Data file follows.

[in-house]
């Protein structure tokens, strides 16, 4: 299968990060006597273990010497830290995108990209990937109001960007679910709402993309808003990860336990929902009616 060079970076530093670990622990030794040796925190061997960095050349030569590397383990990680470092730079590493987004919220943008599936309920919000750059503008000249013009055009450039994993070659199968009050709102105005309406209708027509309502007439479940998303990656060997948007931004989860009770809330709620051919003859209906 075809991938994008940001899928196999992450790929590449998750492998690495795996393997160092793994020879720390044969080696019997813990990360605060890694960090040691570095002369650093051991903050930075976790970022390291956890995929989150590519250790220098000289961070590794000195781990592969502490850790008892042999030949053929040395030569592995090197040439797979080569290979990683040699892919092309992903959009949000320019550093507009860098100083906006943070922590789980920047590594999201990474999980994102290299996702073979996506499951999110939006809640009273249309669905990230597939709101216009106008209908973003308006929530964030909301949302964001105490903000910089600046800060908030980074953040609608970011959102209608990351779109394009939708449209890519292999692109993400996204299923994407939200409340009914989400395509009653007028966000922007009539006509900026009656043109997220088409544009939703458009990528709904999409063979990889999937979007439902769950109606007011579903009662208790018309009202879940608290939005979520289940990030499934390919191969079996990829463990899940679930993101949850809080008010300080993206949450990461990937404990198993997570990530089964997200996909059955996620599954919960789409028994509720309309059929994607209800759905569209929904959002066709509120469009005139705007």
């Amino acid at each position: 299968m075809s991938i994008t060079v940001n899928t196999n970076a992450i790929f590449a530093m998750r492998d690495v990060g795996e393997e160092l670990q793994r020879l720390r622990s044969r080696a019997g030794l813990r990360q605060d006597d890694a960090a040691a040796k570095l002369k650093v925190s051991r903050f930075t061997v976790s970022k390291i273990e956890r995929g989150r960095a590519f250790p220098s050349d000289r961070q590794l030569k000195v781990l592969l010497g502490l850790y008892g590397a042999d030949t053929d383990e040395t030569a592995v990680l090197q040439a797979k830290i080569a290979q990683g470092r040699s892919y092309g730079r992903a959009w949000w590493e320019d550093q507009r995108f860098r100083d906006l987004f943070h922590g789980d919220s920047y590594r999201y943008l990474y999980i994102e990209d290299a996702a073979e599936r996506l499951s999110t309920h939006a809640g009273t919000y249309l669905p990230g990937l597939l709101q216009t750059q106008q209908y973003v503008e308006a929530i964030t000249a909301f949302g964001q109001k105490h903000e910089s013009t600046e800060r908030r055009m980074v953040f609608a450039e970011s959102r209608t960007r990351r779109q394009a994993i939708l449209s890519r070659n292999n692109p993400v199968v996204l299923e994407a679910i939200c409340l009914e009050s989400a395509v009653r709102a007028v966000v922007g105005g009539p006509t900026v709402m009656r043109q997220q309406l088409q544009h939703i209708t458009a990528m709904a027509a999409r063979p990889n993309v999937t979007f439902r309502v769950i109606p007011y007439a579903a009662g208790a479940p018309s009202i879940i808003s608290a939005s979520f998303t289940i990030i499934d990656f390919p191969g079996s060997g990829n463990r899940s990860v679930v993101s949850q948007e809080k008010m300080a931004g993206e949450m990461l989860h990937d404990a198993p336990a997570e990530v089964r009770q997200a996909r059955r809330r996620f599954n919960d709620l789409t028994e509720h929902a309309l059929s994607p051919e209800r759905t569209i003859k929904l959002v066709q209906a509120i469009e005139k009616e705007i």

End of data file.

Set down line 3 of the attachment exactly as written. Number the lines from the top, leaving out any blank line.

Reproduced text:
């Amino acid at each position: 299968m075809s991938i994008t060079v940001n899928t196999n970076a992450i790929f590449a530093m998750r492998d690495v990060g795996e393997e160092l670990q793994r020879l720390r622990s044969r080696a019997g030794l813990r990360q605060d006597d890694a960090a040691a040796k570095l002369k650093v925190s051991r903050f930075t061997v976790s970022k390291i273990e956890r995929g989150r960095a590519f250790p220098s050349d000289r961070q590794l030569k000195v781990l592969l010497g502490l850790y008892g590397a042999d030949t053929d383990e040395t030569a592995v990680l090197q040439a797979k830290i080569a290979q990683g470092r040699s892919y092309g730079r992903a959009w949000w590493e320019d550093q507009r995108f860098r100083d906006l987004f943070h922590g789980d919220s920047y590594r999201y943008l990474y999980i994102e990209d290299a996702a073979e599936r996506l499951s999110t309920h939006a809640g009273t919000y249309l669905p990230g990937l597939l709101q216009t750059q106008q209908y973003v503008e308006a929530i964030t000249a909301f949302g964001q109001k105490h903000e910089s013009t600046e800060r908030r055009m980074v953040f609608a450039e970011s959102r209608t960007r990351r779109q394009a994993i939708l449209s890519r070659n292999n692109p993400v199968v996204l299923e994407a679910i939200c409340l009914e009050s989400a395509v009653r709102a007028v966000v922007g105005g009539p006509t900026v709402m009656r043109q997220q309406l088409q544009h939703i209708t458009a990528m709904a027509a999409r063979p990889n993309v999937t979007f439902r309502v769950i109606p007011y007439a579903a009662g208790a479940p018309s009202i879940i808003s608290a939005s979520f998303t289940i990030i499934d990656f390919p191969g079996s060997g990829n463990r899940s990860v679930v993101s949850q948007e809080k008010m300080a931004g993206e949450m990461l989860h990937d404990a198993p336990a997570e990530v089964r009770q997200a996909r059955r809330r996620f599954n919960d709620l789409t028994e509720h929902a309309l059929s994607p051919e209800r759905t569209i003859k929904l959002v066709q209906a509120i469009e005139k009616e705007i």